Australia’s five major metropolitan areas have been “severely unaffordable” for 11 consecutive years, according to a new report.
The 11th annual Demographia International Housing Affordability Survey, conducted by US firm Demographia, uses the ‘median multiple’ – a price-to-income multiple method for calculating housing affordability – to assess 378 metropolitan markets in nine countries: Australia, Canada, China, Ireland, Japan, New Zealand, Singapore, the United Kingdom and United States.
Historically, the median multiple has been remarkably similar in Australia, Canada, Ireland, New Zealand, the UK and US, with median house prices from two to three times median household incomes, according to the report.
However, in recent decades, house prices have been decoupled from this relationship in a number of markets, such as Vancouver, Sydney, San Francisco, London, Auckland and others, it said.
“Without exception, these markets have severe land use restrictions (typically ‘urban containment’ policies) that have been associated with higher land prices and, in consequence, higher house prices (as basic economics would indicate, other things being equal).”
The report found all of Australia's five major metropolitan areas were severely unaffordable.
“This is in significant contrast to broad housing affordability that existed before implementation of urban containment (urban consolidation) policies,” it said. “Before urban consolidation was adopted, each of Australia's major markets had housing that was affordable.”
Urban containment policies have been implemented to stop ‘urban sprawl’, yet cities cover comparatively little land area, the report argued.
“Moreover, cities are not expanding at a rate that would threaten agricultural production,” it said.
According to the report, the anti-sprawl justification is being challenged by the increasing awareness that strong restrictions on land supply drive up the cost of housing, which reduces the standard of living.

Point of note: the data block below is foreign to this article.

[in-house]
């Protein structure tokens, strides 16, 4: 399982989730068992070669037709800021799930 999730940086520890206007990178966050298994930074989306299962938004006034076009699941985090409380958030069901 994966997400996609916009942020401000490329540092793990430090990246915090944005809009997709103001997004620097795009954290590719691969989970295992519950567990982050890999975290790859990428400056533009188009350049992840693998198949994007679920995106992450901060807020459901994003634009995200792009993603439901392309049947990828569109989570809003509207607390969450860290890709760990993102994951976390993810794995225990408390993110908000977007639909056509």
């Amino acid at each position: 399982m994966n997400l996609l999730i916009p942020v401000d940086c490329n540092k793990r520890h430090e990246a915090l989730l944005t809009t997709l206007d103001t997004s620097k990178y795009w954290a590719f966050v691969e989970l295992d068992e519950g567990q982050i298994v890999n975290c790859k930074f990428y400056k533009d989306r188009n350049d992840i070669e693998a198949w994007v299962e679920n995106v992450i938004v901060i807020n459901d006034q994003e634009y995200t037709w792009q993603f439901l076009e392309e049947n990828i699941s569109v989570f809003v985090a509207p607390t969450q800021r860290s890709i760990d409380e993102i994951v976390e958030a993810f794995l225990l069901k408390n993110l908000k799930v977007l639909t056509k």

“Urban containment policy is also justified as a means to reduce greenhouse gas (GHG) emissions. Yet, urban containment policy is not among the most cost-effective strategies. In requiring higher expenditures per tonne than necessary, urban containment policy is likely to reduce employment growth and economic growth, other things being equal.”
Paul Cheshire of the London School of Economics refers to a "fatal mismatch between the operational concepts of demand and supply in markets and the parallel concepts with which the planning system works.”
“As noted above, younger households are among the most significantly victimised by the housing affordability losses,” he said.
“The lucky ones will inherit homes from their parents – which is a big step away from legendary urbanologist Sir Peter Hall's ‘ideal of a property-owning democracy’,” he said.
Among Australia’s major metropolitan area markets, the overall median multiple was 6.5. The least affordable market was Sydney, with a median multiple of 9.8, a substantial increase from last year's 9.0.
“This makes Sydney the third least affordable out of the 86 major markets rated in this survey,” the report found.
Housing affordability also deteriorated in Melbourne, rising to a median multiple of 8.7 in 2014 from 8.3 in 2013. Melbourne ranked 6th least affordable of the 86 major markets.
Housing affordability deteriorated slightly in Adelaide (from 6.3 to 6.4), Perth (6.0 to 6.1) and Brisbane (5.8 to 6.0).
Among all markets, Australia's median multiple remained severely unaffordable, at 5.5. However, there were signs of considerable improvement among the smaller markets of Australia.
Gladstone, Qld, achieved a moderately unaffordable rating, with a median multiple of 3.9. Townsville, Qld, and Latrobe, Vic, tied for fourth most affordable market, with a seriously unaffordable median multiple of 4.3.
The most affordable market was Karratha, in WA's Pilbara, with a median multiple of 2.6. Kalgoorlie, also in WA, was the second most affordable market, with a median multiple of 2.8.
These improvements appear related to resource industry-related demand decreases.